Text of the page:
Canadian firm to partner with subsidiary of French energy giant EDF
CALGARY—Enbridge Inc. is stepping deeper into Northern Europe’s booming offshore wind industry by picking up a 50 per cent stake in French developer Éolien Maritime France SAS (EMF).
A subsidiary of the renewable arm of state-owned French utility giant Électricité de France S.A. (EDF), EMF is working to develop three wind farms off the French coast. Following the $282 million purchase, Enbridge and EDF will each own half of the French wind development firm. Denmark’s Dong Energy held the 50 per stake previously.
“This is a unique and strategic opportunity for Enbridge to further grow our investment in renewable power and build on our existing presence in European offshore wind generation,” Al Monaco, Enbridge’s president and CEO said.
Monaco said the investment will diversify the company’s holdings and provide “attractive returns” once the wind farms become operational.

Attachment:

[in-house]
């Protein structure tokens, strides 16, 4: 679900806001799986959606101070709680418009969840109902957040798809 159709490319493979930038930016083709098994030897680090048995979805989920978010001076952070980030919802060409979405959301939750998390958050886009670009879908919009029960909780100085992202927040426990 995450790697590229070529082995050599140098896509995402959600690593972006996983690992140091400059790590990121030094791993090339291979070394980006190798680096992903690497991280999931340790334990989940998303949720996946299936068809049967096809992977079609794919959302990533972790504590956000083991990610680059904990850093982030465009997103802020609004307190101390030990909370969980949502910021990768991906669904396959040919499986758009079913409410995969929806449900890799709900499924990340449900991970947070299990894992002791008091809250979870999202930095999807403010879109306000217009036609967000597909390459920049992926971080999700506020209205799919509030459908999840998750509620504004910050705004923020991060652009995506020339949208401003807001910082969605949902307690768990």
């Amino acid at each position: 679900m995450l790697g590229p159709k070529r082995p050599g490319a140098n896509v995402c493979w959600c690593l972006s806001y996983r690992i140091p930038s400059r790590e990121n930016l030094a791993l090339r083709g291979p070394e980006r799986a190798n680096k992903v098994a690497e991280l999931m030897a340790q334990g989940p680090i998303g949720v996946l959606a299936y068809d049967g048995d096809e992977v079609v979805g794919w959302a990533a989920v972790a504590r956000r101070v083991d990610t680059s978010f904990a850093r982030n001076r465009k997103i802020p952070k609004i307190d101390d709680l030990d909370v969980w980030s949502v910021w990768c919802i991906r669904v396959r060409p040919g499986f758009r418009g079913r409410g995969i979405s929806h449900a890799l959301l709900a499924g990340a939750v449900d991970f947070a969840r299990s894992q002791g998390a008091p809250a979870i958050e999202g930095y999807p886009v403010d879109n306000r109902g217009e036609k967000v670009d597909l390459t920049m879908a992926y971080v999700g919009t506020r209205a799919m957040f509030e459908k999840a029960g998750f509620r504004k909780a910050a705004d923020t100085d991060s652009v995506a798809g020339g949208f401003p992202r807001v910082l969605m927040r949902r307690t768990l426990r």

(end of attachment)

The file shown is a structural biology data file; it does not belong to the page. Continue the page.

The three sites—two located in the English Channel and one along the Atlantic Coast off Saint-Nazaire—will each have a nameplate capacity of at least 450 megawatts. Together, the plants will produce 1,428 MW of electricity. Following years of planning, the projects are now at the advanced stage of development, though several regulatory hurdles remain before construction can begin. If the projects move forward, Enbridge said it expects to begin construction gradually by 2017 and continue through 2022.
Enbridge expects to invest up to $4.5 billion in the work if the projects reach the development phase.
Already partners with EDF’s renewable energy arm on four onshore wind farms in North America, the new projects will grow Enbridge’s footprint in Europe’s offshore market. The company took its first step into the industry last year, buying a 24.9 per cent stake in the Rampion wind project off the coast of Brighton, U.K.
The purchase of the 50 per cent stake in EMF is expected to close by the end of May.